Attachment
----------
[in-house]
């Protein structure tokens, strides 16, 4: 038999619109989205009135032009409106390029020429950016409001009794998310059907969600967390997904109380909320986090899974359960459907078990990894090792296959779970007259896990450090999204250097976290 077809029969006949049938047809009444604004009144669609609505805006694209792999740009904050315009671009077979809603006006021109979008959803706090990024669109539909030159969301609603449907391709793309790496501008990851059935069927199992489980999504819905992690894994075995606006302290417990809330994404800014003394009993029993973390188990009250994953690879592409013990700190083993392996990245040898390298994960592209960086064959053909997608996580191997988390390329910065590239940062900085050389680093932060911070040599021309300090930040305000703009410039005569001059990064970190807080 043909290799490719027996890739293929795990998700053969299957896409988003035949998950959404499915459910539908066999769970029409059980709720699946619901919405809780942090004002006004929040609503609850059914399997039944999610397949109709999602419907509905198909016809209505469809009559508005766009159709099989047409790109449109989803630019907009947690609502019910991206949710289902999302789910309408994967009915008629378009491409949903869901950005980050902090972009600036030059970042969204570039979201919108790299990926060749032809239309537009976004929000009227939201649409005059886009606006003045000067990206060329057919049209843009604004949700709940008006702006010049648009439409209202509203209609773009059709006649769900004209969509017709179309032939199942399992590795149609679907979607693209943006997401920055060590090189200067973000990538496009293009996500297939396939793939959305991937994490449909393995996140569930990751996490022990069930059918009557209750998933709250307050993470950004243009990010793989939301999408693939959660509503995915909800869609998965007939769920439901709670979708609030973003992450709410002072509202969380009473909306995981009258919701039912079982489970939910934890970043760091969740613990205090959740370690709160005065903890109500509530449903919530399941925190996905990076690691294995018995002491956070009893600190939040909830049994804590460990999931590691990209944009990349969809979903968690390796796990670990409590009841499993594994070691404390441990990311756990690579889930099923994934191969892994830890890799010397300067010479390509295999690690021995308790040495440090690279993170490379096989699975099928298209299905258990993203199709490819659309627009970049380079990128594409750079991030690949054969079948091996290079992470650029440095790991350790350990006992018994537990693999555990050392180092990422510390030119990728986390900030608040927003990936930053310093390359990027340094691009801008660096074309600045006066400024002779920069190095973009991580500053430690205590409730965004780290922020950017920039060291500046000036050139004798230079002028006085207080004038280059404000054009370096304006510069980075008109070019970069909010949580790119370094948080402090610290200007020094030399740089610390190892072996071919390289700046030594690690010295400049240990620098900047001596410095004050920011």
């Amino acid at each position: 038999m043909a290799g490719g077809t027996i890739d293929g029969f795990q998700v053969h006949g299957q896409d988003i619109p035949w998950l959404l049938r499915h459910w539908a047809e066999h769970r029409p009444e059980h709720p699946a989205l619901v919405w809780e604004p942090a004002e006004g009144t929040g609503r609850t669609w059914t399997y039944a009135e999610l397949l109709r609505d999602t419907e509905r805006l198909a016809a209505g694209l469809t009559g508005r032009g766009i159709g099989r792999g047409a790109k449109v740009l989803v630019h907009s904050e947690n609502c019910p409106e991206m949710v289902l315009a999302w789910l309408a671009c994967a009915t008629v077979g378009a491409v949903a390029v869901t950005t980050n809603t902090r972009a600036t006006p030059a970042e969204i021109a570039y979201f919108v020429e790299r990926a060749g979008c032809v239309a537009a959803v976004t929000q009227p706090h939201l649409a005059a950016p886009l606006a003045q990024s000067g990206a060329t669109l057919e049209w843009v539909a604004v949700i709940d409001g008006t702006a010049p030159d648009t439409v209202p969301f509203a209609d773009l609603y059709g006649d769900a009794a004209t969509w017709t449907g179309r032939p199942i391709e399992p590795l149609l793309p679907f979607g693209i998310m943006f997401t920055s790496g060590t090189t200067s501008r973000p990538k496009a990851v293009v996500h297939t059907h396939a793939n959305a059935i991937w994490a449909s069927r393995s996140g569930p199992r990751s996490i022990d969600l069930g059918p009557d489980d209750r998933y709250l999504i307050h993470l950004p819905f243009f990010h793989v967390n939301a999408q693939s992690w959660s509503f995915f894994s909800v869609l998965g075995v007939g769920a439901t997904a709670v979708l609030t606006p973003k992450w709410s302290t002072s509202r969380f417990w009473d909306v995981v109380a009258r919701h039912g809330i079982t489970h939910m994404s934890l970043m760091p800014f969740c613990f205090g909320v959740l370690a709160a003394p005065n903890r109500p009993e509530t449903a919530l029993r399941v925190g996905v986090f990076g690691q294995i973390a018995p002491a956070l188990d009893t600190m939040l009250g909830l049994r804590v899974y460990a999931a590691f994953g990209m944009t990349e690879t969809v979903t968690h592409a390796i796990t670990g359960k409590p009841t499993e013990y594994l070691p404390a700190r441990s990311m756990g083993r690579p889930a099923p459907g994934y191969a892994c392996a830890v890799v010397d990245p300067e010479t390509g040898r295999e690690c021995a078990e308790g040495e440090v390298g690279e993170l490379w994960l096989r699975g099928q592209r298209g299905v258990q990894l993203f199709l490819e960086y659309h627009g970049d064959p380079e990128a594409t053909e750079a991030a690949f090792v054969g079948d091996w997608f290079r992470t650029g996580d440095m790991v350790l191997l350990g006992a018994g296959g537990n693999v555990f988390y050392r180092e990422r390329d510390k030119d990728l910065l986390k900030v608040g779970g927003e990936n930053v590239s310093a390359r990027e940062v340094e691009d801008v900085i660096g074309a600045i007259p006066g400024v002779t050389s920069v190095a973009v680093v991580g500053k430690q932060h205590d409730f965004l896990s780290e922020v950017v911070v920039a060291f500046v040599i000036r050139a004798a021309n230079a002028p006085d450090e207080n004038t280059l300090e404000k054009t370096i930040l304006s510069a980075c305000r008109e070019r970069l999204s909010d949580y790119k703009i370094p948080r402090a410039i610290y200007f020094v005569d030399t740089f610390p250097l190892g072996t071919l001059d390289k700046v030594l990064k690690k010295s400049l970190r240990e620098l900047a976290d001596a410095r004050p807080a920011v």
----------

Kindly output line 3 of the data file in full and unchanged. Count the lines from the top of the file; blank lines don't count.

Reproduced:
């Amino acid at each position: 038999m043909a290799g490719g077809t027996i890739d293929g029969f795990q998700v053969h006949g299957q896409d988003i619109p035949w998950l959404l049938r499915h459910w539908a047809e066999h769970r029409p009444e059980h709720p699946a989205l619901v919405w809780e604004p942090a004002e006004g009144t929040g609503r609850t669609w059914t399997y039944a009135e999610l397949l109709r609505d999602t419907e509905r805006l198909a016809a209505g694209l469809t009559g508005r032009g766009i159709g099989r792999g047409a790109k449109v740009l989803v630019h907009s904050e947690n609502c019910p409106e991206m949710v289902l315009a999302w789910l309408a671009c994967a009915t008629v077979g378009a491409v949903a390029v869901t950005t980050n809603t902090r972009a600036t006006p030059a970042e969204i021109a570039y979201f919108v020429e790299r990926a060749g979008c032809v239309a537009a959803v976004t929000q009227p706090h939201l649409a005059a950016p886009l606006a003045q990024s000067g990206a060329t669109l057919e049209w843009v539909a604004v949700i709940d409001g008006t702006a010049p030159d648009t439409v209202p969301f509203a209609d773009l609603y059709g006649d769900a009794a004209t969509w017709t449907g179309r032939p199942i391709e399992p590795l149609l793309p679907f979607g693209i998310m943006f997401t920055s790496g060590t090189t200067s501008r973000p990538k496009a990851v293009v996500h297939t059907h396939a793939n959305a059935i991937w994490a449909s069927r393995s996140g569930p199992r990751s996490i022990d969600l069930g059918p009557d489980d209750r998933y709250l999504i307050h993470l950004p819905f243009f990010h793989v967390n939301a999408q693939s992690w959660s509503f995915f894994s909800v869609l998965g075995v007939g769920a439901t997904a709670v979708l609030t606006p973003k992450w709410s302290t002072s509202r969380f417990w009473d909306v995981v109380a009258r919701h039912g809330i079982t489970h939910m994404s934890l970043m760091p800014f969740c613990f205090g909320v959740l370690a709160a003394p005065n903890r109500p009993e509530t449903a919530l029993r399941v925190g996905v986090f990076g690691q294995i973390a018995p002491a956070l188990d009893t600190m939040l009250g909830l049994r804590v899974y460990a999931a590691f994953g990209m944009t990349e690879t969809v979903t968690h592409a390796i796990t670990g359960k409590p009841t499993e013990y594994l070691p404390a700190r441990s990311m756990g083993r690579p889930a099923p459907g994934y191969a892994c392996a830890v890799v010397d990245p300067e010479t390509g040898r295999e690690c021995a078990e308790g040495e440090v390298g690279e993170l490379w994960l096989r699975g099928q592209r298209g299905v258990q990894l993203f199709l490819e960086y659309h627009g970049d064959p380079e990128a594409t053909e750079a991030a690949f090792v054969g079948d091996w997608f290079r992470t650029g996580d440095m790991v350790l191997l350990g006992a018994g296959g537990n693999v555990f988390y050392r180092e990422r390329d510390k030119d990728l910065l986390k900030v608040g779970g927003e990936n930053v590239s310093a390359r990027e940062v340094e691009d801008v900085i660096g074309a600045i007259p006066g400024v002779t050389s920069v190095a973009v680093v991580g500053k430690q932060h205590d409730f965004l896990s780290e922020v950017v911070v920039a060291f500046v040599i000036r050139a004798a021309n230079a002028p006085d450090e207080n004038t280059l300090e404000k054009t370096i930040l304006s510069a980075c305000r008109e070019r970069l999204s909010d949580y790119k703009i370094p948080r402090a410039i610290y200007f020094v005569d030399t740089f610390p250097l190892g072996t071919l001059d390289k700046v030594l990064k690690k010295s400049l970190r240990e620098l900047a976290d001596a410095r004050p807080a920011v």